On his last visit home in Texas, Jan. 22, 1967, Grissom grabbed a lemon off a citrus tree in the backyard. His wife, Betty, asked what he was going to do with it. “I’m going to hang it on that spacecraft,” he answered as he kissed her goodbye. He hung it on the flight simulator after he arrived at the Cape.

The morning of the test, the crew suited up and detected a foul odor in the breathing oxygen, which took about an hour to fix. Then the communications system acted up. Shouting through the noise, Grissom vented: “How are we going to get to the moon if we can’t talk between two or three buildings?”

With communications problems dragging on, the practice countdown was held. Then at 6:31 p.m. came a frightening word from the spacecraft: “Fire.”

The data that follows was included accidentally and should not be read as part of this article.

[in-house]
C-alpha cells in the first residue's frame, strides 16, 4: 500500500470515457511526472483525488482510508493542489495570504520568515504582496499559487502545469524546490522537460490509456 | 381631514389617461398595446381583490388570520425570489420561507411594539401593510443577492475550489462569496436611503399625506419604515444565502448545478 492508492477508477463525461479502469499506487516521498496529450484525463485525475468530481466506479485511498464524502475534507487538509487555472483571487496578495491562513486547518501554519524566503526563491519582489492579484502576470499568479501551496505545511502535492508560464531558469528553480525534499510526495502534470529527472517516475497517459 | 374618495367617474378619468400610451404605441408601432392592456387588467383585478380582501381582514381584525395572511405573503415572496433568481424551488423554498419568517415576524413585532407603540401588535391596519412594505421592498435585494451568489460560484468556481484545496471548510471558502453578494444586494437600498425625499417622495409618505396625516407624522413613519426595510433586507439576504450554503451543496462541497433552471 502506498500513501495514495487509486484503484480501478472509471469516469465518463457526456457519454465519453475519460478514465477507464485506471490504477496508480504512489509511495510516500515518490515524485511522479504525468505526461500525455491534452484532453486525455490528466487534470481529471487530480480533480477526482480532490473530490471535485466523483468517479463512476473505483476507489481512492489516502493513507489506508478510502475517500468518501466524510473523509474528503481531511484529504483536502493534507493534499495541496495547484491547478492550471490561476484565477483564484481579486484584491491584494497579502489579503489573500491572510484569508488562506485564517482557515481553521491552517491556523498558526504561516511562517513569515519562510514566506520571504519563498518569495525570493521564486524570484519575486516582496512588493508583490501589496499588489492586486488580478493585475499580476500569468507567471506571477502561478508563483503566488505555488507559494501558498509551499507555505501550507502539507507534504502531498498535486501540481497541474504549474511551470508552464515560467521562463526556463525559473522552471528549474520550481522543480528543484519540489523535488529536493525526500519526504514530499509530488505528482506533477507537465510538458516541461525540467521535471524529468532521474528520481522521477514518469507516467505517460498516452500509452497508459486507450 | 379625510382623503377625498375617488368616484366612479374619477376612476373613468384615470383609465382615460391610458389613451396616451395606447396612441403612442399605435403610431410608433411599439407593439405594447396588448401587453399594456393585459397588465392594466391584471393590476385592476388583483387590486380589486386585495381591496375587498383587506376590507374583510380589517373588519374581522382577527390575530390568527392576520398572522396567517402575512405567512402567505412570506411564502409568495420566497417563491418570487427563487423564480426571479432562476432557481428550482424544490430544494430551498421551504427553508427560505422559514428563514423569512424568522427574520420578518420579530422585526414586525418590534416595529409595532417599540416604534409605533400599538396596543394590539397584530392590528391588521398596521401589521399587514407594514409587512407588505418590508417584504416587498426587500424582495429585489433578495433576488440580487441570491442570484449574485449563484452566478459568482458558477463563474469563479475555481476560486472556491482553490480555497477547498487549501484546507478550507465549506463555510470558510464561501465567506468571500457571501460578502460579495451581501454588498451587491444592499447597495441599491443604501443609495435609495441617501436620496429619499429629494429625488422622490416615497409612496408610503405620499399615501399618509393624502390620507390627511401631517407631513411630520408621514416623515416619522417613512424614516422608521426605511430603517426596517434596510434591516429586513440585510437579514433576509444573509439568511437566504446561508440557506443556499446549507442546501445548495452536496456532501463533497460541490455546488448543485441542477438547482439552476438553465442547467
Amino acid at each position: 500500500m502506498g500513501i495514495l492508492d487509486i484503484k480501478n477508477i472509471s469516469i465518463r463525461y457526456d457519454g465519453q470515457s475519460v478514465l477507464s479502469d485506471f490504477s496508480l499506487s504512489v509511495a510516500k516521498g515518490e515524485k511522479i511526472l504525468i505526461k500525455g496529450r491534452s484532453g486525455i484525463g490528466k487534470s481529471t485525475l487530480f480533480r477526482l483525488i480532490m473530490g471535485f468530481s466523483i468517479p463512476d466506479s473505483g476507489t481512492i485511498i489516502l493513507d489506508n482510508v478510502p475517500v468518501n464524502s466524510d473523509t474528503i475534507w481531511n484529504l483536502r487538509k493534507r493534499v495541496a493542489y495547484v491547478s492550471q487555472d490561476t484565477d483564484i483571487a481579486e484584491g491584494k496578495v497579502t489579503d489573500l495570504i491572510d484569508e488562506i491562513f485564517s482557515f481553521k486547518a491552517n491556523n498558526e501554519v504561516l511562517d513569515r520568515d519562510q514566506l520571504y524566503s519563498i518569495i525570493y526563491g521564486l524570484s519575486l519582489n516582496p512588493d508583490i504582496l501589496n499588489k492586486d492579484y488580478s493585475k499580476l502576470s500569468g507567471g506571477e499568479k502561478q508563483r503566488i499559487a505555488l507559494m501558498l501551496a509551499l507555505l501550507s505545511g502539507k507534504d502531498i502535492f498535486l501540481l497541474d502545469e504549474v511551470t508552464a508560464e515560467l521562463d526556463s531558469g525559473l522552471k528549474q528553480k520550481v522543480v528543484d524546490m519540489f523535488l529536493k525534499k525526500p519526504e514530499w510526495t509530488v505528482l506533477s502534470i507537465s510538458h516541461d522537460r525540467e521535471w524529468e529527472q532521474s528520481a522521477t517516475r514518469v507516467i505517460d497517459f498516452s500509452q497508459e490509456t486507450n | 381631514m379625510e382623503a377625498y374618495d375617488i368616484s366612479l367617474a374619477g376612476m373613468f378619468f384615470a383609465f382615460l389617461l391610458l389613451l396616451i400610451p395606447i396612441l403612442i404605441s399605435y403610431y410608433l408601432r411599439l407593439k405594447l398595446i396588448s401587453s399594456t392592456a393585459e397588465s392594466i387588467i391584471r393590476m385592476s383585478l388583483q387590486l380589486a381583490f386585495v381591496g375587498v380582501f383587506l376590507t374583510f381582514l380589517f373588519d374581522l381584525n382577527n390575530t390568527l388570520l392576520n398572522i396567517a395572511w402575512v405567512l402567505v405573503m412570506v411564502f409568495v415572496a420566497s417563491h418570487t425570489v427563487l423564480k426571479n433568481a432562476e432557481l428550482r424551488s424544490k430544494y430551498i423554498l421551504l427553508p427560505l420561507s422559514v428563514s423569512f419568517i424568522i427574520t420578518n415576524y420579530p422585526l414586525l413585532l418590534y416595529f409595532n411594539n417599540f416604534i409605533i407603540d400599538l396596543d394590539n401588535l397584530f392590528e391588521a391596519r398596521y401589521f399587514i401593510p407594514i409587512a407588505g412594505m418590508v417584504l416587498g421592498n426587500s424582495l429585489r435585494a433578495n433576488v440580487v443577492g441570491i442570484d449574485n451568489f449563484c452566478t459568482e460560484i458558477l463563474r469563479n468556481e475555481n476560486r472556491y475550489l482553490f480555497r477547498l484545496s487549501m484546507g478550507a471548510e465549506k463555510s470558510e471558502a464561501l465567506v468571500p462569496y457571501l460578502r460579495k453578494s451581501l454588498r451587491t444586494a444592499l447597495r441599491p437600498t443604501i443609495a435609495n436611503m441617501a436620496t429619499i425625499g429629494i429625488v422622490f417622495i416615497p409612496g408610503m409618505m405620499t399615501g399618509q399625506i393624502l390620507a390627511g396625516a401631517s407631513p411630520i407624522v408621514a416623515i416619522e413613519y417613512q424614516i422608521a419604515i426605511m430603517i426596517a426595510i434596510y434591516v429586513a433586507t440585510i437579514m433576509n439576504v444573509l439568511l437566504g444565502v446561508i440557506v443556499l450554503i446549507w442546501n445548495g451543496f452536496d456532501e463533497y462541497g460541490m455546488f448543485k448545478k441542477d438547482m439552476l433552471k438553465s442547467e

Deke Slayton, who oversaw crew selections at NASA and was present for the test, could see white flames in a closed-circuit television monitor pointing toward the spacecraft. The crew struggled to get out. Technicians raced to the scene, trying to fight the fire with extinguishers amid faulty breathing masks. [Video: Apollo 1 Remembered – Report from the Archives]

At last, the door was open, but it was too late.

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The Space Shuttle-Well kind of

Building of the Soviet Buran spacecraft, 1982

During the Cold War, the USSR built a look-alike space shuttle to compete with the U.S. program.

The development of the “Buran” began in the early 1970s as a response to the U.S. Space Shuttle program. Soviet officials were concerned about a perceived military threat posed by the U.S. Space Shuttle.